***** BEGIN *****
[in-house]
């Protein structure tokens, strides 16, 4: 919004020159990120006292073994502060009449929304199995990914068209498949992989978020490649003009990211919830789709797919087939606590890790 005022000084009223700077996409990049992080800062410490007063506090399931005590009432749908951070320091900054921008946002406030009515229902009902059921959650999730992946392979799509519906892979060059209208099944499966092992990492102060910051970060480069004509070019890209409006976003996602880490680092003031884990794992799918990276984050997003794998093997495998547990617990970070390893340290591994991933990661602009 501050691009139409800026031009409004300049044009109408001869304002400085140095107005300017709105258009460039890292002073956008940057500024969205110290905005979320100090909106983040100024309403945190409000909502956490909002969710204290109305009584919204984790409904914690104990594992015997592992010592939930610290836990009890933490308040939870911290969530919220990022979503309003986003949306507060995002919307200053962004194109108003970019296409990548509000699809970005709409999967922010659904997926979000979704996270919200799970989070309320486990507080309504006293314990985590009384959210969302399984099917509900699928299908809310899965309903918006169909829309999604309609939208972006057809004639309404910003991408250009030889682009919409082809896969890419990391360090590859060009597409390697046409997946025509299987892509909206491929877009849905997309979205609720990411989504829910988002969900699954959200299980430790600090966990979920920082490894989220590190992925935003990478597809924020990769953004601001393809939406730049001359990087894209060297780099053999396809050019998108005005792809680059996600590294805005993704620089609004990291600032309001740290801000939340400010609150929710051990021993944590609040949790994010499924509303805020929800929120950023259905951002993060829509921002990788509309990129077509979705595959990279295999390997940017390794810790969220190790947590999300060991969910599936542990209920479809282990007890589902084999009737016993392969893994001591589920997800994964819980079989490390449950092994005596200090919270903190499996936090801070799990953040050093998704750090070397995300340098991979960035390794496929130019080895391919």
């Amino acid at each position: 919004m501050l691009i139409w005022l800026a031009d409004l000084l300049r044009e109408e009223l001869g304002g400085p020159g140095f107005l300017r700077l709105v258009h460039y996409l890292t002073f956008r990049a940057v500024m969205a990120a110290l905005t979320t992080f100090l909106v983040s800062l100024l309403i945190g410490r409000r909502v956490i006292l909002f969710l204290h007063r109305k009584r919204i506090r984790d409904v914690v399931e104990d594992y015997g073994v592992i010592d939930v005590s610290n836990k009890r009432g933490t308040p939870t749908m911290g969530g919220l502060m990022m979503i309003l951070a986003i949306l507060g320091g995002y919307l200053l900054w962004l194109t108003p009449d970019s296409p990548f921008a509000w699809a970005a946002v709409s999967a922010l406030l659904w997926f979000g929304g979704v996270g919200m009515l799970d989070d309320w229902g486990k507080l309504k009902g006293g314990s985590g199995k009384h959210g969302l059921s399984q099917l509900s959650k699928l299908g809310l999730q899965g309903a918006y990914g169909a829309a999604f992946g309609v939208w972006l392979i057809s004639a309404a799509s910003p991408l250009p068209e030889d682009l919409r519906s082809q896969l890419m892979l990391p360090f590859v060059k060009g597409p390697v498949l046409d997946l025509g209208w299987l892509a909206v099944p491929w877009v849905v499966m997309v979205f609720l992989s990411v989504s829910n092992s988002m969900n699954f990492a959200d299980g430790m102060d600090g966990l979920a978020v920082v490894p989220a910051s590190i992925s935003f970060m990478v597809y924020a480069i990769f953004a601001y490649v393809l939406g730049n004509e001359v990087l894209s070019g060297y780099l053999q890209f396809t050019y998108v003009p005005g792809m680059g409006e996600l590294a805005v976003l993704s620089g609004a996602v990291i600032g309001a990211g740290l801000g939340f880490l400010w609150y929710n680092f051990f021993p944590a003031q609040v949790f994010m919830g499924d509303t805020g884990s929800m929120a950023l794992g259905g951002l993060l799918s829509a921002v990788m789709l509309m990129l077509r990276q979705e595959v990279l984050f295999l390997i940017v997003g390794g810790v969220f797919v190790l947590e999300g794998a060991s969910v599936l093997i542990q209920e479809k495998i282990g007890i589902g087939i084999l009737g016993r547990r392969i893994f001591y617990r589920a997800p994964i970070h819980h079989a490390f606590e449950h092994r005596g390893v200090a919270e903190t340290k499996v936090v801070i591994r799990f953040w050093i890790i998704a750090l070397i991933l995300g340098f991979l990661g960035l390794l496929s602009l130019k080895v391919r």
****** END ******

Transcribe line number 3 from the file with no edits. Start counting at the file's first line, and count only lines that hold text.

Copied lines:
């Amino acid at each position: 919004m501050l691009i139409w005022l800026a031009d409004l000084l300049r044009e109408e009223l001869g304002g400085p020159g140095f107005l300017r700077l709105v258009h460039y996409l890292t002073f956008r990049a940057v500024m969205a990120a110290l905005t979320t992080f100090l909106v983040s800062l100024l309403i945190g410490r409000r909502v956490i006292l909002f969710l204290h007063r109305k009584r919204i506090r984790d409904v914690v399931e104990d594992y015997g073994v592992i010592d939930v005590s610290n836990k009890r009432g933490t308040p939870t749908m911290g969530g919220l502060m990022m979503i309003l951070a986003i949306l507060g320091g995002y919307l200053l900054w962004l194109t108003p009449d970019s296409p990548f921008a509000w699809a970005a946002v709409s999967a922010l406030l659904w997926f979000g929304g979704v996270g919200m009515l799970d989070d309320w229902g486990k507080l309504k009902g006293g314990s985590g199995k009384h959210g969302l059921s399984q099917l509900s959650k699928l299908g809310l999730q899965g309903a918006y990914g169909a829309a999604f992946g309609v939208w972006l392979i057809s004639a309404a799509s910003p991408l250009p068209e030889d682009l919409r519906s082809q896969l890419m892979l990391p360090f590859v060059k060009g597409p390697v498949l046409d997946l025509g209208w299987l892509a909206v099944p491929w877009v849905v499966m997309v979205f609720l992989s990411v989504s829910n092992s988002m969900n699954f990492a959200d299980g430790m102060d600090g966990l979920a978020v920082v490894p989220a910051s590190i992925s935003f970060m990478v597809y924020a480069i990769f953004a601001y490649v393809l939406g730049n004509e001359v990087l894209s070019g060297y780099l053999q890209f396809t050019y998108v003009p005005g792809m680059g409006e996600l590294a805005v976003l993704s620089g609004a996602v990291i600032g309001a990211g740290l801000g939340f880490l400010w609150y929710n680092f051990f021993p944590a003031q609040v949790f994010m919830g499924d509303t805020g884990s929800m929120a950023l794992g259905g951002l993060l799918s829509a921002v990788m789709l509309m990129l077509r990276q979705e595959v990279l984050f295999l390997i940017v997003g390794g810790v969220f797919v190790l947590e999300g794998a060991s969910v599936l093997i542990q209920e479809k495998i282990g007890i589902g087939i084999l009737g016993r547990r392969i893994f001591y617990r589920a997800p994964i970070h819980h079989a490390f606590e449950h092994r005596g390893v200090a919270e903190t340290k499996v936090v801070i591994r799990f953040w050093i890790i998704a750090l070397i991933l995300g340098f991979l990661g960035l390794l496929s602009l130019k080895v391919r």